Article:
Open Government at the National Archives

Plain Language Writing Tips

These are examples of writing tips that are posted on the National Archives internal website for staff. We offer these tips to staff so their communication with the public is easier to understand and fits in with the principles of plain writing.

  • Why? The Plain Writing Act of 2010

    The act states that "Government documents issued to the public must be written clearly." While the act is quite short, the final guidance issued on April 13, 2011, by the Office of Management and Budget (OMB) goes into more detail.

  • Breaking Up Is Easy to Do

    One of the most common "sentence structure" problems that editors run across is the distance writers put between the subject and the verb.

  • Comma or No Comma?

    One of the biggest problems for some writers is deciding where to put commas and where NOT to put them.

  • First Things First

    You don't have to be writing an explicit set of instructions to be aware of the importance of order. Whenever you have something to tell someone, ask yourself "What is the most important information for my audience?" Then put that information at the top.

  • The Department of Redundancy Department

    Major events - like this week's Hurricane Sandy - are magnets for superlatives. Is each word necessary?

  • Passive Voice and Zombies

    Like mindless zombies thwarted by a chain-link fence, many writers struggle with the passive voice. There's something about official writing that suddenly makes writers suddenly unable to use pronouns.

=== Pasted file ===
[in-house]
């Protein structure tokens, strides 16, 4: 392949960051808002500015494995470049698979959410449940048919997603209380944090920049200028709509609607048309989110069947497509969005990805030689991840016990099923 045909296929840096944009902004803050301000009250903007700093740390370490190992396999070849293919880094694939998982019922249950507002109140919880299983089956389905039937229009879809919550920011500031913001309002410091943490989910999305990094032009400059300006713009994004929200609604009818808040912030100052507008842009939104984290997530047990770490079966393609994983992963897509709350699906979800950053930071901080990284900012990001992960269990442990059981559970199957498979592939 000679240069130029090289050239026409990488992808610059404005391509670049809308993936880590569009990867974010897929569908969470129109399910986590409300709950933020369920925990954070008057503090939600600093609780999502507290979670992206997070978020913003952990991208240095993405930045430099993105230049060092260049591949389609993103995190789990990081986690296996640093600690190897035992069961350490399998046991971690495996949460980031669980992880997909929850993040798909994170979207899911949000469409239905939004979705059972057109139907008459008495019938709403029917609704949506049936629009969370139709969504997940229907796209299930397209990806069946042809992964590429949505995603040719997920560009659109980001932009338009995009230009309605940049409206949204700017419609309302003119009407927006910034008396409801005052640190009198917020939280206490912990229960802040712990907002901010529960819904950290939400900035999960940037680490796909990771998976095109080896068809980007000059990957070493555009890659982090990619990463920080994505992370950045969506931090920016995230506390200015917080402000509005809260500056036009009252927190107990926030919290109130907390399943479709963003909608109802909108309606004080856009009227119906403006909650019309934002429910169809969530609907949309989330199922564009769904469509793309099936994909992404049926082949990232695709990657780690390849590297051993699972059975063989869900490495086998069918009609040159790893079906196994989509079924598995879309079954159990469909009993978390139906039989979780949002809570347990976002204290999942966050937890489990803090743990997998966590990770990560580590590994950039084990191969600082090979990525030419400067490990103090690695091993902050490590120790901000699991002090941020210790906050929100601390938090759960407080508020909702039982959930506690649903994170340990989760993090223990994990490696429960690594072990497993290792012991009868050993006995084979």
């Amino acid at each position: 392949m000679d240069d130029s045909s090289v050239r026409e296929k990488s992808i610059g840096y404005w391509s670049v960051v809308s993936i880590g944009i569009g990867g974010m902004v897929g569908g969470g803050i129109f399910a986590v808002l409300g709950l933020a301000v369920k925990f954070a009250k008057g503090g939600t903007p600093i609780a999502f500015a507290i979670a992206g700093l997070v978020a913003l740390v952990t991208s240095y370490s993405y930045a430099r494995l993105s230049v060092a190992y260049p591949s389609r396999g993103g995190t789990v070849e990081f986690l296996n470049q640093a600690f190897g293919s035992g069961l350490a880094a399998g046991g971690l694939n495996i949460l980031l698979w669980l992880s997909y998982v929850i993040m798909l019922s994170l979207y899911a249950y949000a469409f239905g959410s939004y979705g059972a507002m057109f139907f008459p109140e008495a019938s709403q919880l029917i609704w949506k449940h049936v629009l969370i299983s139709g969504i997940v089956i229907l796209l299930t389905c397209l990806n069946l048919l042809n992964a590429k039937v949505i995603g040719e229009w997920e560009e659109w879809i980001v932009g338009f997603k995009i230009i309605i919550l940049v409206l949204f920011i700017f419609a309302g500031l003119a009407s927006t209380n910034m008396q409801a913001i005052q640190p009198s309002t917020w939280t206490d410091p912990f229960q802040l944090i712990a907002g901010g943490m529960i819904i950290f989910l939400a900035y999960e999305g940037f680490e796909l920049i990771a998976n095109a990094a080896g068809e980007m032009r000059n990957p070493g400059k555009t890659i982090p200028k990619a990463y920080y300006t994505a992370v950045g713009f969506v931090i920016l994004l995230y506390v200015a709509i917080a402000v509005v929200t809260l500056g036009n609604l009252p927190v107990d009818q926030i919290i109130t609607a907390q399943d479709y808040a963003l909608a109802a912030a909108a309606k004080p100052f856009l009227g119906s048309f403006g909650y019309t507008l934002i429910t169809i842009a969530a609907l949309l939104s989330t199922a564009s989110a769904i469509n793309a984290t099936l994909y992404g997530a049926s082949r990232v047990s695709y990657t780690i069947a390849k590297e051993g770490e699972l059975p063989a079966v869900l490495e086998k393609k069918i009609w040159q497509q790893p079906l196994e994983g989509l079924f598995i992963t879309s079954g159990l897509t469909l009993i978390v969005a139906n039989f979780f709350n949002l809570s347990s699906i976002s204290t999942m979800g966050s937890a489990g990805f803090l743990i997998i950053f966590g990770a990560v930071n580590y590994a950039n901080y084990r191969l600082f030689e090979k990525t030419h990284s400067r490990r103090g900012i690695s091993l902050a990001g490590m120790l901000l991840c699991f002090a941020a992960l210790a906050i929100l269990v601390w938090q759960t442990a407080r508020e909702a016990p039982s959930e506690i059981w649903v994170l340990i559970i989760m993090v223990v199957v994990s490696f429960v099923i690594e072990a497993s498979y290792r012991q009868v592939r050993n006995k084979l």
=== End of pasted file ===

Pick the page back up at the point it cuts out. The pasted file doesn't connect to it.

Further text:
• Tightening Up

    Go through your text word by word and find places to tighten your writing. Here are some commonly used but wordy phrases that can be tightened up and make your text shorter by using one word instead of several.

  • Veterans Day – Getting it Right

    The day the nation honors its veterans is this coming Tuesday, November 11. As an Army veteran myself, I've often wondered if I'm spelling and punctuating the name of the day correctly when I write about it.

  • Wake Up Your Sentences

    The use of "There is. . ." and "There was. . ." only means something exists. No action is involved. In most cases, you can eliminate it and shorten the sentence to:

  • Can We Talk?

    A new year brings new resolutions to do better. I’m going to try to follow the advice I received through the Federal plain language group (PLAIN): write in a conversational tone.​

  • Read Me!

    Try using headings, lists, space, and tables to present your material more clearly and make it easier to read.

  • Staying on Topic

    One of the challenges in writing is staying on topic, or not straying from the main thesis of whatever you’re writing about. The result of losing your way: You don’t make your main points effectively.

  • Make a List, Then Check It Twice

    Lists help us get information across to readers in a clear way that is easy for them to understand. Lists also are good tools to use to meet “plain writing” goals, especially in communicating information about multi-faceted subjects.​

  • Do Your Readers Need a Decoder Ring?

    Several staffers commented that we should promote the use of "real words" instead of codes when we communicate with each other. Office codes are useful for databases, charts, and other business practices where space is contrained, but we don't have use them when we talk to each other.

  • A Few Words From the Federal Register

    The Federal Register's web page provides ways to say things in fewer words. Many are legal terms that staff encounter while preparing the daily Federal Register. We found some that are widely used throughout the Archives and thought we'd share them with you.​

National Archives staff are continually informed about plain writing through internal newsletter articles, an internal web page, weekly writing tips, and blog posts on plain writing.

Contact us if you have suggestions on ways to improve our documents or website. Email